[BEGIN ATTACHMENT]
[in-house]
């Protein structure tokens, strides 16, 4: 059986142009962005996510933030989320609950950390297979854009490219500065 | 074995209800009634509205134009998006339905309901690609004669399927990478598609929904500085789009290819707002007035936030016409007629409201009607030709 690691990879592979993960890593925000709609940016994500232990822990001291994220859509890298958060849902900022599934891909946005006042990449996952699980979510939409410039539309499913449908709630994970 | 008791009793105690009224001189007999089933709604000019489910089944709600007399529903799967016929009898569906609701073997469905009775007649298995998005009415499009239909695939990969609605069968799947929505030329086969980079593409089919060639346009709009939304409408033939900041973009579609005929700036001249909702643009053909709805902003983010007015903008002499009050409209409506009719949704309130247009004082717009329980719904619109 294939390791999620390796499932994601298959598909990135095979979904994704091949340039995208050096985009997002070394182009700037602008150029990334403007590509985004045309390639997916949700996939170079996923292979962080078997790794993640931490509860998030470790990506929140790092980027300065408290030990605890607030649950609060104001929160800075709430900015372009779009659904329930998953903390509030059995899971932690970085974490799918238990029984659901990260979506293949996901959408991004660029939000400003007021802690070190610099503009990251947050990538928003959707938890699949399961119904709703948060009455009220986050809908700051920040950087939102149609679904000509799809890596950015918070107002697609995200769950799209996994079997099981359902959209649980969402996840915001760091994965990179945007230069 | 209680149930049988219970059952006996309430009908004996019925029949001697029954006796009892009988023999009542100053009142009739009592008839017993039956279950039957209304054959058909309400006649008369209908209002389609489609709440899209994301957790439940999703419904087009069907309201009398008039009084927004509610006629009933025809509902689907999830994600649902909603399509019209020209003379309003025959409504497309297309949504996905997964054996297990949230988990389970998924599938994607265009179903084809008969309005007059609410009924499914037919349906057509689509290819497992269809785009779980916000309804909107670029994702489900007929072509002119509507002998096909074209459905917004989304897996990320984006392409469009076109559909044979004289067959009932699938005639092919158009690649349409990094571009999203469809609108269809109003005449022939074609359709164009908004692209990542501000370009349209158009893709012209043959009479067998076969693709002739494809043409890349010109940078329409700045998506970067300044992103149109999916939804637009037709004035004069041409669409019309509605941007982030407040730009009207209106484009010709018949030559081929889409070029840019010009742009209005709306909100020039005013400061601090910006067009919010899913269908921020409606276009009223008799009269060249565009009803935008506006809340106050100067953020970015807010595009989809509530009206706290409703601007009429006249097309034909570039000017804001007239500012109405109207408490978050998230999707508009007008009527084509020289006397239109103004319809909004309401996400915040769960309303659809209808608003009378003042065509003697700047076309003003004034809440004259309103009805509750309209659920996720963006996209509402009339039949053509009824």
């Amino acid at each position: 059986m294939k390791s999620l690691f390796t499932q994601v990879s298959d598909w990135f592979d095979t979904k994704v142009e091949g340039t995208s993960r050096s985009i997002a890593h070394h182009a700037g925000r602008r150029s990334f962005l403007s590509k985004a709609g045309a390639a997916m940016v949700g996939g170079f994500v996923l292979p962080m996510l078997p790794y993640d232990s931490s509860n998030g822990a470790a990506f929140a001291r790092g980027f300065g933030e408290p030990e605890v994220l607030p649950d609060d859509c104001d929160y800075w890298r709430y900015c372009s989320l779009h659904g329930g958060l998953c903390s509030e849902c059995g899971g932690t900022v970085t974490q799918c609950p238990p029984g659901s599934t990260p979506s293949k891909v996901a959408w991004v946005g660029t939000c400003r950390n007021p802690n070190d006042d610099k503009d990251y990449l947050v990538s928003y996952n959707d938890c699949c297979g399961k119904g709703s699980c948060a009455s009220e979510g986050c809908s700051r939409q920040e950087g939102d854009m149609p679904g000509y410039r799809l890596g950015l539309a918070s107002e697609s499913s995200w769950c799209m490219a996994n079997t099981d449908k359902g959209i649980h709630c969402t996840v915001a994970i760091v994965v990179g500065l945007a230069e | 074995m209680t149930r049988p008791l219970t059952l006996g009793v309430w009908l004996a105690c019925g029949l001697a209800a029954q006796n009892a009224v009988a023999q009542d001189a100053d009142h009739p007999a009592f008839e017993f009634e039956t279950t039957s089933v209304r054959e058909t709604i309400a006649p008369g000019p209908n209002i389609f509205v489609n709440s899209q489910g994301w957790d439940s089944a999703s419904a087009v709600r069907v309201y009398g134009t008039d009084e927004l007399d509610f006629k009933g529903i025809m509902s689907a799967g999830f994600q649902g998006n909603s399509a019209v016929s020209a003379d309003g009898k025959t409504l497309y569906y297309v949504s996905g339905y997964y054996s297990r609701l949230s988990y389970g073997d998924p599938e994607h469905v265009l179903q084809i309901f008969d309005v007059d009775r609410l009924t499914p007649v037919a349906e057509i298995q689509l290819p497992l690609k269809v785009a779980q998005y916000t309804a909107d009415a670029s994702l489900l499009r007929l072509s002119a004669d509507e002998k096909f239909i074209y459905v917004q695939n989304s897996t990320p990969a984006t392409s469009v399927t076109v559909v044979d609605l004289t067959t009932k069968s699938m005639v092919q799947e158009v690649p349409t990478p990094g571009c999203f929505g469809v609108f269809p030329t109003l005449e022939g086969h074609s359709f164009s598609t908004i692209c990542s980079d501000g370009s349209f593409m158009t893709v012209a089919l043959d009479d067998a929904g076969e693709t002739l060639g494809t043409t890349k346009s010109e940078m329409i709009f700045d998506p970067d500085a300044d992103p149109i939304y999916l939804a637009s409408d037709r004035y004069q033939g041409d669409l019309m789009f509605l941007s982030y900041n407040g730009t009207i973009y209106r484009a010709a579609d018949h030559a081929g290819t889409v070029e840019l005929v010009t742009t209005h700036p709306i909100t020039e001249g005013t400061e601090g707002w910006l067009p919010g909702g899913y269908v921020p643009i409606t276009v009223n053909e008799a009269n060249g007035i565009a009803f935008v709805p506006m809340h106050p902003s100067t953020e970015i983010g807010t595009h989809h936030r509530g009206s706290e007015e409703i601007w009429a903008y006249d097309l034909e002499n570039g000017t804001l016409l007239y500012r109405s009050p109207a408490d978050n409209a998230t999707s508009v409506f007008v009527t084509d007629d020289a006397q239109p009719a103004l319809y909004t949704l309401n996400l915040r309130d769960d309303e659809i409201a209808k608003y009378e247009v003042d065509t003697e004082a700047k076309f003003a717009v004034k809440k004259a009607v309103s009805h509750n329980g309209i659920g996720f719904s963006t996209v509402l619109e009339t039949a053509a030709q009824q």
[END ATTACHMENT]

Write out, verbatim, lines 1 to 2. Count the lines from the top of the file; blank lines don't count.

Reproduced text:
[in-house]
């Protein structure tokens, strides 16, 4: 059986142009962005996510933030989320609950950390297979854009490219500065 | 074995209800009634509205134009998006339905309901690609004669399927990478598609929904500085789009290819707002007035936030016409007629409201009607030709 690691990879592979993960890593925000709609940016994500232990822990001291994220859509890298958060849902900022599934891909946005006042990449996952699980979510939409410039539309499913449908709630994970 | 008791009793105690009224001189007999089933709604000019489910089944709600007399529903799967016929009898569906609701073997469905009775007649298995998005009415499009239909695939990969609605069968799947929505030329086969980079593409089919060639346009709009939304409408033939900041973009579609005929700036001249909702643009053909709805902003983010007015903008002499009050409209409506009719949704309130247009004082717009329980719904619109 294939390791999620390796499932994601298959598909990135095979979904994704091949340039995208050096985009997002070394182009700037602008150029990334403007590509985004045309390639997916949700996939170079996923292979962080078997790794993640931490509860998030470790990506929140790092980027300065408290030990605890607030649950609060104001929160800075709430900015372009779009659904329930998953903390509030059995899971932690970085974490799918238990029984659901990260979506293949996901959408991004660029939000400003007021802690070190610099503009990251947050990538928003959707938890699949399961119904709703948060009455009220986050809908700051920040950087939102149609679904000509799809890596950015918070107002697609995200769950799209996994079997099981359902959209649980969402996840915001760091994965990179945007230069 | 209680149930049988219970059952006996309430009908004996019925029949001697029954006796009892009988023999009542100053009142009739009592008839017993039956279950039957209304054959058909309400006649008369209908209002389609489609709440899209994301957790439940999703419904087009069907309201009398008039009084927004509610006629009933025809509902689907999830994600649902909603399509019209020209003379309003025959409504497309297309949504996905997964054996297990949230988990389970998924599938994607265009179903084809008969309005007059609410009924499914037919349906057509689509290819497992269809785009779980916000309804909107670029994702489900007929072509002119509507002998096909074209459905917004989304897996990320984006392409469009076109559909044979004289067959009932699938005639092919158009690649349409990094571009999203469809609108269809109003005449022939074609359709164009908004692209990542501000370009349209158009893709012209043959009479067998076969693709002739494809043409890349010109940078329409700045998506970067300044992103149109999916939804637009037709004035004069041409669409019309509605941007982030407040730009009207209106484009010709018949030559081929889409070029840019010009742009209005709306909100020039005013400061601090910006067009919010899913269908921020409606276009009223008799009269060249565009009803935008506006809340106050100067953020970015807010595009989809509530009206706290409703601007009429006249097309034909570039000017804001007239500012109405109207408490978050998230999707508009007008009527084509020289006397239109103004319809909004309401996400915040769960309303659809209808608003009378003042065509003697700047076309003003004034809440004259309103009805509750309209659920996720963006996209509402009339039949053509009824």